Disability rights advocates are hailing a decision by the Supreme Court of Canada dismissing the Nova Scotia government’s appeal of a lower court ruling on housing discrimination.
Halifax Examiner: Supreme Court of Canada dismisses Nova Scotia’s bid to appeal systemic discrimination ruling
The Supreme Court of Canada has dismissed Nova Scotia’s bid to appeal a decision that found the province has for years been discriminating against people with disabilities.
On April 14th, 2022, the Supreme Court of Canada released its decision on the Province’s application for permission to appeal the Court of Appeal’s decision. The top Court dismissed the Province’s request to appeal. In doing so, the Supreme Court awarded costs against the Province, payable to the DRC.
A lawyer who represented the Disability Rights Coalition says the Houston government’s first budget doesn’t go far enough in guaranteeing that all Nova Scotians with disabilities are supported and can live in communities. (photo:CBC)
FOR THE RECORD: Although Told Repeatedly, Governments Failed to Prevent Discrimination Against Disabled
Before Omicron and protesters took over the news cycle, Nova Scotia’s new PC Premier was facing criticism for his about-face on defending in court the Province’s treatment of people with disabilities. After initially declaring that people shouldn’t have to take government to court to make it “do the right thing” Tim Houston did just that to Nova Scotians with disabilities who need supports and services to live in the community.
The Province of Nova Scotia imposes a budgetary cap on social assistance for persons with disabilities that it does not impose on social assistance for the non-disabled.
With the budgetary cap in place, the government cannot meet what the Nova Scotia Court of Appeal has identified as its legal obligation to provide social assistance to persons with disabilities under the Social Assistance Act.
This government has the chance to put this right and respect its legal obligations by removing the budgetary cap.
Halifax – Labour, education, business, and community organisations together with individuals representing tens of thousands of Nova Scotians have joined together in an open letter calling on the Premier to take immediate action to fulfill the equality rights of persons with disabilities in need.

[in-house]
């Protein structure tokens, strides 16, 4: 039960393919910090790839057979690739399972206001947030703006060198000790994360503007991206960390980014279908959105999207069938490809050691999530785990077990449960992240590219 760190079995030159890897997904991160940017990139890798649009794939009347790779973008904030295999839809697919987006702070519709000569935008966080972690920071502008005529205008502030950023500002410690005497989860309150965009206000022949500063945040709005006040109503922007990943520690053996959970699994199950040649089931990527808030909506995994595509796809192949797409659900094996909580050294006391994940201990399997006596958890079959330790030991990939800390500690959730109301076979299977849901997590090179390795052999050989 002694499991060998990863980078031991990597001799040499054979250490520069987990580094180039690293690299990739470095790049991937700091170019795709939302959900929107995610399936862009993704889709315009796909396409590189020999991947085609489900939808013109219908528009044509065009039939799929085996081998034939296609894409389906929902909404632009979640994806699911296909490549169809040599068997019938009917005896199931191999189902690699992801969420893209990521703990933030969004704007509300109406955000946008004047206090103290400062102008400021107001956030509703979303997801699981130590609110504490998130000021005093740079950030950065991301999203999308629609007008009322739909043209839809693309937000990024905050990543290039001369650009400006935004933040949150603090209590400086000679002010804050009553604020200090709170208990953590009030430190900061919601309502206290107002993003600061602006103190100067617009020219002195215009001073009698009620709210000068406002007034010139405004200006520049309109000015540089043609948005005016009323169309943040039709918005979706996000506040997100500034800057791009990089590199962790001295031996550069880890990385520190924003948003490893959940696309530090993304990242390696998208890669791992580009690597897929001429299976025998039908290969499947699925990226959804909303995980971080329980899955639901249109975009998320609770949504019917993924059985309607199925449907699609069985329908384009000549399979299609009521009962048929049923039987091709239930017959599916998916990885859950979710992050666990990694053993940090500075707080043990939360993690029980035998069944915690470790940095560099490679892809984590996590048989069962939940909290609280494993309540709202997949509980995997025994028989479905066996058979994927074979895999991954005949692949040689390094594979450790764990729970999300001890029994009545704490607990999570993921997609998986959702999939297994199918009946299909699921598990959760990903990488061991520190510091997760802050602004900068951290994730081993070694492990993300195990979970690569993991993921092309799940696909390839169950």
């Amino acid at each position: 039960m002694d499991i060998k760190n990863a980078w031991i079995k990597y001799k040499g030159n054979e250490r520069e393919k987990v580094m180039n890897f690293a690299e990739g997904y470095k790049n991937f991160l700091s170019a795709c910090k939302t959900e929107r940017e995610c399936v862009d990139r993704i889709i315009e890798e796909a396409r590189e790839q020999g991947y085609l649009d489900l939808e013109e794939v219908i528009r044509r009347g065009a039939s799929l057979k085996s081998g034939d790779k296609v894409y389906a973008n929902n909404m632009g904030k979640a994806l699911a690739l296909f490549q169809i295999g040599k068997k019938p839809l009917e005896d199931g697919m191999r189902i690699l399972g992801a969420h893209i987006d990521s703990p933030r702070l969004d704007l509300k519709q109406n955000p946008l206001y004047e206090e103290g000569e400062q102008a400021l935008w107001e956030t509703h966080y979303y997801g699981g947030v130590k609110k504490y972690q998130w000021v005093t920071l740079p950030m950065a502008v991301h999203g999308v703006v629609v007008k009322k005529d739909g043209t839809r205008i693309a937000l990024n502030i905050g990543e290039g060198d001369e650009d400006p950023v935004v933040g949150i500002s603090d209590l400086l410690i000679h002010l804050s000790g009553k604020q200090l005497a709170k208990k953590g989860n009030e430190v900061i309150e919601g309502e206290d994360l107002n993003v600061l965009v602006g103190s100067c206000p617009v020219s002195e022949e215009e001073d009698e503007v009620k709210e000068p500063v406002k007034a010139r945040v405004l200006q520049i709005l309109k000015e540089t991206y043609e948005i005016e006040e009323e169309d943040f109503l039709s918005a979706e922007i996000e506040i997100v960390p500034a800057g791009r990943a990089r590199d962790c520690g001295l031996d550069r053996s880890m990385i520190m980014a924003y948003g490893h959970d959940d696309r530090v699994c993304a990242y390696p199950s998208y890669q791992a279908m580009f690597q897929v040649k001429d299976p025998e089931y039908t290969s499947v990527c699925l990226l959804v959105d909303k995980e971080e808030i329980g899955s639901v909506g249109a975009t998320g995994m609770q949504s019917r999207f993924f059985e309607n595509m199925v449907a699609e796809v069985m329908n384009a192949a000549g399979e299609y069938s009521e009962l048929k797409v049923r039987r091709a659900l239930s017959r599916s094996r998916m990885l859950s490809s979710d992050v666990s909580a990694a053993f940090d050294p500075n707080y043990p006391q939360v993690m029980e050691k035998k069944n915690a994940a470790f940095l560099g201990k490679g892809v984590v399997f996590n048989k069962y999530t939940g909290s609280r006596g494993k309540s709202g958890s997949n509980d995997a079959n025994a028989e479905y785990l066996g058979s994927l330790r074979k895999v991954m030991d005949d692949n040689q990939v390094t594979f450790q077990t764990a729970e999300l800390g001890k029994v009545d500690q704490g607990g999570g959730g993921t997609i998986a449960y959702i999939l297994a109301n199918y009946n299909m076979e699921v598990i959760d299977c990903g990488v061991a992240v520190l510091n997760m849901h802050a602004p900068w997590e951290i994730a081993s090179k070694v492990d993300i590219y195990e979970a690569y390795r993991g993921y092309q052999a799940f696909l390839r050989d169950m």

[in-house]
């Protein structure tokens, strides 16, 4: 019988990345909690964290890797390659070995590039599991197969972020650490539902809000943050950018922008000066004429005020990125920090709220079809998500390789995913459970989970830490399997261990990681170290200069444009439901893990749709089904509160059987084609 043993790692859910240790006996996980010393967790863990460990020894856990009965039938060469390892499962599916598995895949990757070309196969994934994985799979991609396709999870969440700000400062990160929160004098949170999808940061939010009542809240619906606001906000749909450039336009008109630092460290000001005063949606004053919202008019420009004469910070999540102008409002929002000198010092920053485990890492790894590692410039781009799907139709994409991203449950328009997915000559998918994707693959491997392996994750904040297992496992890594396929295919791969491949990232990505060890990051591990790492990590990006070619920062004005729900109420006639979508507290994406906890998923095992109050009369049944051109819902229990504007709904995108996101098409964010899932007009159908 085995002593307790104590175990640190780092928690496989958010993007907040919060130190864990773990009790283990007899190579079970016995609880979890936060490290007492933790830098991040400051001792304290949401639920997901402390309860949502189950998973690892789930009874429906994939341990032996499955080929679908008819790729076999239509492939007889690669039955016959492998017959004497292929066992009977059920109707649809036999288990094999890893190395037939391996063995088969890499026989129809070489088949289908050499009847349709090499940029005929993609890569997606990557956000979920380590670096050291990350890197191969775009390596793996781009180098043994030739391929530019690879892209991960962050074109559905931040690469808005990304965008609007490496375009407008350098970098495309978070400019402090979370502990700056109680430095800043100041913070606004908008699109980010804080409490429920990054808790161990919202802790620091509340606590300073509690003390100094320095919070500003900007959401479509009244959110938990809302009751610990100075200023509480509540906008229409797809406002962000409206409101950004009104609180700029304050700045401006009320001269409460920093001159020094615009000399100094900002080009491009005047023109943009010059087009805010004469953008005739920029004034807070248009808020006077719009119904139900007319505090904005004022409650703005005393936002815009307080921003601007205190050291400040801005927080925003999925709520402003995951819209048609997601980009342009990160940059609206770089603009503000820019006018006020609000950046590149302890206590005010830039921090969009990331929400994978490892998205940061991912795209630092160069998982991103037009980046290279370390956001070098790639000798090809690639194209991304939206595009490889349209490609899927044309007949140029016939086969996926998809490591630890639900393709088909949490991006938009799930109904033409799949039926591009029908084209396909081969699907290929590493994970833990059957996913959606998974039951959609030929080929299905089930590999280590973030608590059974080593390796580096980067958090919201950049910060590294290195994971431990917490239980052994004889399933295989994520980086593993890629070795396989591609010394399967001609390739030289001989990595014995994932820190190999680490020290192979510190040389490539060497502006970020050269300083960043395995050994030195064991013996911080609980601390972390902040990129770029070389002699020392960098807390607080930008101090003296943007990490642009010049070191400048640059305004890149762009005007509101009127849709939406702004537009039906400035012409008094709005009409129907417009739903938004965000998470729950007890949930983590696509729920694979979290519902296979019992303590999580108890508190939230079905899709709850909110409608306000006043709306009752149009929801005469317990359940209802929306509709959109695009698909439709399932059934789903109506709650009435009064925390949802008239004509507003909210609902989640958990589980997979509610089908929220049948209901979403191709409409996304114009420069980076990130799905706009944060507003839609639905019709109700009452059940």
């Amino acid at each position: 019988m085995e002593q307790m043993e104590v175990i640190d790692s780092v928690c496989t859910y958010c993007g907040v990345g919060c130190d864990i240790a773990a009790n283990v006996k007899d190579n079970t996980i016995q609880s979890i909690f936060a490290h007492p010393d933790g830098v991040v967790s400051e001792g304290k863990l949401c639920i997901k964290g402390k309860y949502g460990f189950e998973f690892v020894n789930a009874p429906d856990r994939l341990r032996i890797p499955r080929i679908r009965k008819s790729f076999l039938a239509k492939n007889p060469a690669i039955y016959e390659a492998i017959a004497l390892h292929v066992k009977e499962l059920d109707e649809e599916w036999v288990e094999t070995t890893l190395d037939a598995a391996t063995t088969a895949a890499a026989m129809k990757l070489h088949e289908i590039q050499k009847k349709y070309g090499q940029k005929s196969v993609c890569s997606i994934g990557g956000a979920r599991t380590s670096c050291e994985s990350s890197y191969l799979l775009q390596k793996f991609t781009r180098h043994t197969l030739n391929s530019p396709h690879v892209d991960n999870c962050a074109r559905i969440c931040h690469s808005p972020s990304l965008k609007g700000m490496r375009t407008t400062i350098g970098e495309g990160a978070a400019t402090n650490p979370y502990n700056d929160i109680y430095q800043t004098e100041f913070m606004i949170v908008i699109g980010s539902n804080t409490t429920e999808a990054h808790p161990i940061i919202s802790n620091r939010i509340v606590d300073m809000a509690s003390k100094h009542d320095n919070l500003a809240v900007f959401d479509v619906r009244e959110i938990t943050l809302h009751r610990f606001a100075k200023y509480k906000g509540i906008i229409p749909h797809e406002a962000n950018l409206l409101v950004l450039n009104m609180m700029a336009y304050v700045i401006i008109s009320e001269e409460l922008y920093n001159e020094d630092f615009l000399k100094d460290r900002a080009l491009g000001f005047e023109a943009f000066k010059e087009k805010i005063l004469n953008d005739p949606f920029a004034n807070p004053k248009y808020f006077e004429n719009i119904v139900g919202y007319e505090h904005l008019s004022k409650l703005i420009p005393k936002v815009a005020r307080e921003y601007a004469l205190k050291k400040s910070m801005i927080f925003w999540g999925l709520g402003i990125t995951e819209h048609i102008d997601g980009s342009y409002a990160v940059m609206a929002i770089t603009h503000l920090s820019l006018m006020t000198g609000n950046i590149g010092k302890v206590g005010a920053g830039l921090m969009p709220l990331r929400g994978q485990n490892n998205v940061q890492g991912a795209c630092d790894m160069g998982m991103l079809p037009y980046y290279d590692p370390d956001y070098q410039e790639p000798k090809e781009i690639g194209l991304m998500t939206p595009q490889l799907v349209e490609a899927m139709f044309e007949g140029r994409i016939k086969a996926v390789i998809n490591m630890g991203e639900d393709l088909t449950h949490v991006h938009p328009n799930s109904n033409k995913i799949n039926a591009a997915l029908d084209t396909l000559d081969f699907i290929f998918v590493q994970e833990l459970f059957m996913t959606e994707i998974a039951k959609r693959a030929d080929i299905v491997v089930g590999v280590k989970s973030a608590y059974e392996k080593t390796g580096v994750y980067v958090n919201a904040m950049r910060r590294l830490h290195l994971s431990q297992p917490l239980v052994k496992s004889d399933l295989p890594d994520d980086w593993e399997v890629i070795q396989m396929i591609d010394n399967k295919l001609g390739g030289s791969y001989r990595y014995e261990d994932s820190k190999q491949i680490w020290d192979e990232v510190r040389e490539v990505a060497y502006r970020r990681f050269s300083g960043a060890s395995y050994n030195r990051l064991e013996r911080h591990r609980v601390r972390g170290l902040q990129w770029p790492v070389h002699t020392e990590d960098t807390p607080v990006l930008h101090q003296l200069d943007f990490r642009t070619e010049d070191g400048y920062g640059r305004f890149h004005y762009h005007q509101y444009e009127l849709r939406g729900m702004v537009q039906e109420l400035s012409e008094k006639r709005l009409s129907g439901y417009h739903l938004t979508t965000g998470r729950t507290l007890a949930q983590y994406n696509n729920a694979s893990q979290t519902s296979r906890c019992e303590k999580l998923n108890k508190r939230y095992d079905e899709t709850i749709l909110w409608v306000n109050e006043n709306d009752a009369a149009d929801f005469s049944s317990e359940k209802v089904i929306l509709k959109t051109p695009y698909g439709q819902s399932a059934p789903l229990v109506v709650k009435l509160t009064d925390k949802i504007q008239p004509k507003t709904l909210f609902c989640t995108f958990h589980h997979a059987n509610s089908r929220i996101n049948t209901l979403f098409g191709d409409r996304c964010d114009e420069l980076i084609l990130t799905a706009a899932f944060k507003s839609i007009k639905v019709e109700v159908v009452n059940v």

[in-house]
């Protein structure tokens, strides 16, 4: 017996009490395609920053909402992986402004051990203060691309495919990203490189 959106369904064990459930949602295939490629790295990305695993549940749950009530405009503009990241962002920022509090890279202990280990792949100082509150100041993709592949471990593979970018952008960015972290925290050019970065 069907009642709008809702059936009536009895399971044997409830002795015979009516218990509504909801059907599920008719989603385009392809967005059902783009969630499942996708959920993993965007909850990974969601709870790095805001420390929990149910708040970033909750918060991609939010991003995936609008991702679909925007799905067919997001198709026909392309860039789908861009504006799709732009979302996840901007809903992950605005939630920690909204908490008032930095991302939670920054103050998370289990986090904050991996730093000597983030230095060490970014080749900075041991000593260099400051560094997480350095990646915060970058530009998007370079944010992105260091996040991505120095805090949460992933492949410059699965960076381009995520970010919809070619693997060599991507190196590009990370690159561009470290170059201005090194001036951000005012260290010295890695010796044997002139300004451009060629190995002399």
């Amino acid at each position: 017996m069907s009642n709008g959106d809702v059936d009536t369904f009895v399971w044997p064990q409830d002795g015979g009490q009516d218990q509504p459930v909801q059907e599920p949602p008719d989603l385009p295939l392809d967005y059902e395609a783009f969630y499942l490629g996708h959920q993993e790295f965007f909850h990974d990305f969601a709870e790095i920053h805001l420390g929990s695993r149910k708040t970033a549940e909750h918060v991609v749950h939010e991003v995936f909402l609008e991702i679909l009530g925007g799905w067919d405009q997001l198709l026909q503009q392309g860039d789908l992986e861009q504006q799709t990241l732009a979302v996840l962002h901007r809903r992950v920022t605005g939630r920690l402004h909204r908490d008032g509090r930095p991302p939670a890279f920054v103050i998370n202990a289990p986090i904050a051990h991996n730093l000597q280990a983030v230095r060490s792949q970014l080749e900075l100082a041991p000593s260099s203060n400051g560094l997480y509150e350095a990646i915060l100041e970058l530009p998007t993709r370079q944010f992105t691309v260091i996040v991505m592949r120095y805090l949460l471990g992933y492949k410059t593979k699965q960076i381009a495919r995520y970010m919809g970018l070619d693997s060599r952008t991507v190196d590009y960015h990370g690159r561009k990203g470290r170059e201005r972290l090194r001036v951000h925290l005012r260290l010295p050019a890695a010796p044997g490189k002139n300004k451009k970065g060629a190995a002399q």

The letter calls upon the Premier to implement the Court of Appeal October 6 ruling, drop the application to the Supreme Court of Canada, negotiate a systemic human rights remedy to the problem of discrimination against people with disabilities in accessing social assistance, and end the funding cap which singles out the disabled and creates barriers to their inclusion in our communities.
A lawyer representing the province basically conceded Wednesday that the Nova Scotia government has systemically discriminated against people with disabilities, as the Nova Scotia Court of Appeal found in an October 2021 decision.
“We are not going to relitigate the issue (that was) before the Court of Appeal,” said Kevin Kindred, one of two lawyers representing the province at an independent human rights board of inquiry pre-hearing.
Instead, the province will argue that the widespread discriminatory practices, identified by the Disabled Rights Coalition and confirmed by the court, were justified. (photo: Francis Campbell)
Dozens of groups and prominent individuals have signed an open letter to Premier Tim Houston in support of a request from the Disability Rights Coalition.
The names go on for eight pages, but the request is straightforward: the signatories are demanding that the premier act immediately on a Nova Scotia Court of Appeal decision last October that said the province could no longer deny people with intellectual and physical disabilities equal access to income assistance and housing/care outside of large institutions.
More than 60 groups and individuals representing tens of thousands of Nova Scotians are collectively calling on Premier Tim Houston to drop his appeal of a human rights ruling that found the province systemically discriminates against all Nova Scotians with disabilities. (photo: Ryan Taplin)